“You really killed him huh, Johnny?”
“Yeah.” His voice quavered slightly. “I had to. They were drowning you, Pony. They might have killed you. And they had a blade…they were gonna beat me up….”
“Like…”–I swallowed–“like they did before?”
Johnny was quiet for a minute. “Yeah,” he said, “like they did before.”
Johnny told em what had happened: “They ran when I stabbed him. They all ran…”
A panic was rising in me as I listened to Johnny’s quiet voice go on and on. “Johnny!” I nearly screamed. “What are we gonna do? They put you in the electric chair for killing people!” I was shaking. I want a cigarette. I want a cigarette. I want a cigarette. We had smoked our last pack. “I’m scared, Johnny. What are we gonna do?”
In Ponyboy Curtis’s world there are two types of people: greasers and socs. Socs, short for “socials”, drive expensive cars and get away with everything. The greasers, like Pony, have to watch their backs and never travel alone. When Pony’s best friend Johnny kills a soc, Pony’s world is turned upside down and he begins to realize that greaser or soc, pain feels the same.
This is one of my favorite books. It’s almost too bad that it’s studied in schools, because that tends to taint books for a lot of teens.
I love the characters in this book. It’s funny, because they’re the type of kids that I would probably shy away from and be afraid of if I were walking down the street, but reading about their lives I can connect with them. They do bad things, but they are still human. The relationship between Ponyboy and his brothers and the other greasers in his gang are real, loving relationships, family without being family. It redeems them somehow.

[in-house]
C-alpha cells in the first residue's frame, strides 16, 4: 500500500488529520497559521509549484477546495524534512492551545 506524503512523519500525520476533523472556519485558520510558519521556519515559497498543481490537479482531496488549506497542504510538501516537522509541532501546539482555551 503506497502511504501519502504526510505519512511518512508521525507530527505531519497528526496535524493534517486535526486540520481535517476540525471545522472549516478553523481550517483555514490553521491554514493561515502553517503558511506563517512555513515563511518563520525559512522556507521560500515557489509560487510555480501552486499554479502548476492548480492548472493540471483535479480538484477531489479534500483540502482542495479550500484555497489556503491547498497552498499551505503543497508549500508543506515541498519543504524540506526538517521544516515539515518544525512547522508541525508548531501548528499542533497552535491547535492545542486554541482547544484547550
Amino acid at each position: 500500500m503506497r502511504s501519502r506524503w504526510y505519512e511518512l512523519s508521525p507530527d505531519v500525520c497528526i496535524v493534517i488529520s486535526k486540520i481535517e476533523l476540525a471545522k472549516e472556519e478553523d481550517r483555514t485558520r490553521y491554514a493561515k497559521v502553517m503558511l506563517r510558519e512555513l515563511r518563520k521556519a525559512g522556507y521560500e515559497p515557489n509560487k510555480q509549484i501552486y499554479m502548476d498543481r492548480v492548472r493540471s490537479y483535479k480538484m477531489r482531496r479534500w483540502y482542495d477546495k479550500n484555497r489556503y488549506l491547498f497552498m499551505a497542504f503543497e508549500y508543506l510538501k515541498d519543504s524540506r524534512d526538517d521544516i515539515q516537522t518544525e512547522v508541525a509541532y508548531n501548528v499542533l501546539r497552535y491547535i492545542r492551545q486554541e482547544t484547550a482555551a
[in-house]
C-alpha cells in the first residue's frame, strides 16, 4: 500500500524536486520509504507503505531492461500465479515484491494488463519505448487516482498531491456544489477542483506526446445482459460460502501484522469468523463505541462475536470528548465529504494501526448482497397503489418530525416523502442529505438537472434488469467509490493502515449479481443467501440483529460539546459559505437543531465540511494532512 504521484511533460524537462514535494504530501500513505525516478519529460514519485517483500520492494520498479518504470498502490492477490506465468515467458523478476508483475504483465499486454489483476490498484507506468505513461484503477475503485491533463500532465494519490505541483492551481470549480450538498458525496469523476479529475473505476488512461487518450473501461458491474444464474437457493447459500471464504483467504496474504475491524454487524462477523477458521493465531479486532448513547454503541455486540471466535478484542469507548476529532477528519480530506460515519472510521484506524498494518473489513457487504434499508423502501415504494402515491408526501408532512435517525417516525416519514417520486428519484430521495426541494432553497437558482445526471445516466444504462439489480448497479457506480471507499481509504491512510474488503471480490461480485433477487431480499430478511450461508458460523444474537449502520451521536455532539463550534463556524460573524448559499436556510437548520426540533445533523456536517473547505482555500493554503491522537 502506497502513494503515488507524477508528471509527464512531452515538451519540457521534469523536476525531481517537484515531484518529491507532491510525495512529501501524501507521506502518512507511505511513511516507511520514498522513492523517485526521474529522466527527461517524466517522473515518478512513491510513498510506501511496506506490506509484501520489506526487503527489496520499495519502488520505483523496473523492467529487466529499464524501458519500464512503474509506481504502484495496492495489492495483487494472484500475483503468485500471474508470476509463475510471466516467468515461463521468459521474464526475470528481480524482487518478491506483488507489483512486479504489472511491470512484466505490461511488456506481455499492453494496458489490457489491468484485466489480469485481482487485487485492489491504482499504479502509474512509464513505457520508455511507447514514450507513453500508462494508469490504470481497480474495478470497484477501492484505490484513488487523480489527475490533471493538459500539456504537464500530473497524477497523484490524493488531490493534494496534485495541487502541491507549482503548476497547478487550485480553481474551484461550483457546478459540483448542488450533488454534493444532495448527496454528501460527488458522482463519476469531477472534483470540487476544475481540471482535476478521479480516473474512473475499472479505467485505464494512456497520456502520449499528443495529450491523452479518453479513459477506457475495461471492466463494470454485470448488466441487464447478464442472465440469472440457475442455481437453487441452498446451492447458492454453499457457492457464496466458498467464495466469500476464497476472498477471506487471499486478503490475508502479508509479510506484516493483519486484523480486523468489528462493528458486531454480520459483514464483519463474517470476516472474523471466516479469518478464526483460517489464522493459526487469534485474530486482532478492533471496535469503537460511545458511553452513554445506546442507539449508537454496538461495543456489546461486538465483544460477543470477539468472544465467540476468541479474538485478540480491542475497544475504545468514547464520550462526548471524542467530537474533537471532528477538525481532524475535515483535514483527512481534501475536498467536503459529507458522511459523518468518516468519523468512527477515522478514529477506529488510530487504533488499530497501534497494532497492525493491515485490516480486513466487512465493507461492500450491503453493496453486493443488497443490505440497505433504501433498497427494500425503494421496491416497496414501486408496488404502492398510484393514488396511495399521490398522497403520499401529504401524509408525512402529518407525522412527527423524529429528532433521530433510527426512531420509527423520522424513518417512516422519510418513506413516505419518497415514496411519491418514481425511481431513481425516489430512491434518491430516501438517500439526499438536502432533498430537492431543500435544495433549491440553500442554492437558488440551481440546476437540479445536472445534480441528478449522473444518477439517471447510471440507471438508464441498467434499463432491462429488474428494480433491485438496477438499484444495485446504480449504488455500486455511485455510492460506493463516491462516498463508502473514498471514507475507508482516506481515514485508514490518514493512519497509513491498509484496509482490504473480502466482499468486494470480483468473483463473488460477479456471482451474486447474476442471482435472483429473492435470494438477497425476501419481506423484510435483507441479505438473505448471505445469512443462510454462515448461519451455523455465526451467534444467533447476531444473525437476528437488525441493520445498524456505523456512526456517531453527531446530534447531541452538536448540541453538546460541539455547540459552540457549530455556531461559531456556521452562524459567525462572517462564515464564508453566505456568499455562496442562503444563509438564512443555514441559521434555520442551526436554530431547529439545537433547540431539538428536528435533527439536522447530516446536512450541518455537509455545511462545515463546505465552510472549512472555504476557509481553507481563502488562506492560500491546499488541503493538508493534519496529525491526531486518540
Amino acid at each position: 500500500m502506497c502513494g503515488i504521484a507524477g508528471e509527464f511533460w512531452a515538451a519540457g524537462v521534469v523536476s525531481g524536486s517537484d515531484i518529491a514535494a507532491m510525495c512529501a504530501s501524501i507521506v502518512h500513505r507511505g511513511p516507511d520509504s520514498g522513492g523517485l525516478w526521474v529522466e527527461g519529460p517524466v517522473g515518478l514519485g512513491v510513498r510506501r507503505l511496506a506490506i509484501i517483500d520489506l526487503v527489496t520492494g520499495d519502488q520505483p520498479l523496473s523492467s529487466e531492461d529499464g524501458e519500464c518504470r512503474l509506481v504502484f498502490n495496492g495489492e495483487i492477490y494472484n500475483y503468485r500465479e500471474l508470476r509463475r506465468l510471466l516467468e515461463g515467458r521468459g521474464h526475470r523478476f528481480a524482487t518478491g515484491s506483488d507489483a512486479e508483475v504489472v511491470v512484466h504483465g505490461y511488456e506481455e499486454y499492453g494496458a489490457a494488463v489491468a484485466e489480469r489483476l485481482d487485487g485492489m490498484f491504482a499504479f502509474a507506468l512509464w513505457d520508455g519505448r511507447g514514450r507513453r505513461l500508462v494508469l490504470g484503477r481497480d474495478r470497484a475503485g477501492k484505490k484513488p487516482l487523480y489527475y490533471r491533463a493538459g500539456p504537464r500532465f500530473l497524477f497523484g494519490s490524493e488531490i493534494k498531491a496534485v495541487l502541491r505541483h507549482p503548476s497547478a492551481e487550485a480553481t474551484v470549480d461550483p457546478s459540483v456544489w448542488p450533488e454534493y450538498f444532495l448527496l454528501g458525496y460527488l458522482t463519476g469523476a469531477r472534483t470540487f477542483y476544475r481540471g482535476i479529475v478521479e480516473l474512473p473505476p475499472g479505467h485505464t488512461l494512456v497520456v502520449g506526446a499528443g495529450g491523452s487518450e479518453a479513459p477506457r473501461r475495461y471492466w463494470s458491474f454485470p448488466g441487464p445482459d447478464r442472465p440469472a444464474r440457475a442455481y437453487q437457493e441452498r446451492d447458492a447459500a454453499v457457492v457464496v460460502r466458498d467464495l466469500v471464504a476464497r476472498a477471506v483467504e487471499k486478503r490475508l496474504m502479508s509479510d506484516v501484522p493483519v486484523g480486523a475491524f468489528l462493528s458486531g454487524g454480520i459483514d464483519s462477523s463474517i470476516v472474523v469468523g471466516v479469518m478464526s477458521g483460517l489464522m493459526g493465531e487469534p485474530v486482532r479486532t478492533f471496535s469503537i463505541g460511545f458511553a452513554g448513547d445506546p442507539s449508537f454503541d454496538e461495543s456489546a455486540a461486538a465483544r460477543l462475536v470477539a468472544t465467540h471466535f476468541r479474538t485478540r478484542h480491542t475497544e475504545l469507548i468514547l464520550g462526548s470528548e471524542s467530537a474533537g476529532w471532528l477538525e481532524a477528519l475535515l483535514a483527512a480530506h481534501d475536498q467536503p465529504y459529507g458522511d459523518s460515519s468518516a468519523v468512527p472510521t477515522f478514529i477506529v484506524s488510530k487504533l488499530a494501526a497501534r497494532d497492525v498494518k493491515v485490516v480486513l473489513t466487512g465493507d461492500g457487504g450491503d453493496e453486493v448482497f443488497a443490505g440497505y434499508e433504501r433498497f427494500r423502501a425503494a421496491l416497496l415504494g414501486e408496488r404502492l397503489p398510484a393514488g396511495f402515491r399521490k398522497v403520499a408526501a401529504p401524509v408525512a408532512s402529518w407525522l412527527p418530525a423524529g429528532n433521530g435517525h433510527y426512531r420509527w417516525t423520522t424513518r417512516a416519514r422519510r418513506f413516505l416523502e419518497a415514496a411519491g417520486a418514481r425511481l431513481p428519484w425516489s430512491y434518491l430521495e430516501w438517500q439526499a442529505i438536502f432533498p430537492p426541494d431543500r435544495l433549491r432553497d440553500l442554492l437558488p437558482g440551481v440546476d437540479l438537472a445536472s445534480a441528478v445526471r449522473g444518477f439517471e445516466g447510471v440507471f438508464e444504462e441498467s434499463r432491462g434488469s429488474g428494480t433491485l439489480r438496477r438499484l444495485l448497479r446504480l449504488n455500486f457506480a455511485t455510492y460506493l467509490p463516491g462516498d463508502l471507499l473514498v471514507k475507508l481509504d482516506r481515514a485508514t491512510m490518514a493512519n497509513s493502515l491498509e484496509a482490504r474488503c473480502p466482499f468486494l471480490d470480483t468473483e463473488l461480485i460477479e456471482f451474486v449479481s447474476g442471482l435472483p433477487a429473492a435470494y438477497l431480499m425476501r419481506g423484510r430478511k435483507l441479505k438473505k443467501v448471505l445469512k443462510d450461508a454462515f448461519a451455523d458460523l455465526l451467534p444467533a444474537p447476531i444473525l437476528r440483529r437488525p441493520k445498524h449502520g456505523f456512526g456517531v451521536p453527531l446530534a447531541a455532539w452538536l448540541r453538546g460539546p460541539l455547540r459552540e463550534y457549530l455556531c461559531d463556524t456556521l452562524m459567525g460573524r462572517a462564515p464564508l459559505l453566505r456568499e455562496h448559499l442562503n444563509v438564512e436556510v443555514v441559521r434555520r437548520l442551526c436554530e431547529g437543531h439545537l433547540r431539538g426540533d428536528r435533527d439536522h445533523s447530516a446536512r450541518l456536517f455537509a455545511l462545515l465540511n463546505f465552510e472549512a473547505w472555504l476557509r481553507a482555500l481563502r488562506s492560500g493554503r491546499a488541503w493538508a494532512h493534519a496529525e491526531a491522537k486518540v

This story has the same feel as West Side Story–two gangs of people who are different and therefore enemies. And it takes death to wake any of them up, though it doesn’t necessarily change the way things are. But just like Ponyboy and a couple other characters start to think, the reader is given the opportunity to think about all the differences that stand between people and whether or not it’s really important. I think that’s probably part of what S. E. Hinton hoped to get across in writing this book. Of her high school years, she said: “The whole status thing drove me nuts. It drove me nuts that people would get worked up over who they should and should not talk to in the hall.”
*news about the outsiders*
Fun fact: S. E. Hinton was 16 when The Outsiders was published in 1967.
S. E. Hinton on the web: http://www.sehinton.com
Read the book & want to talk about your favorite scenes? Add your comments on my Book Discussion page.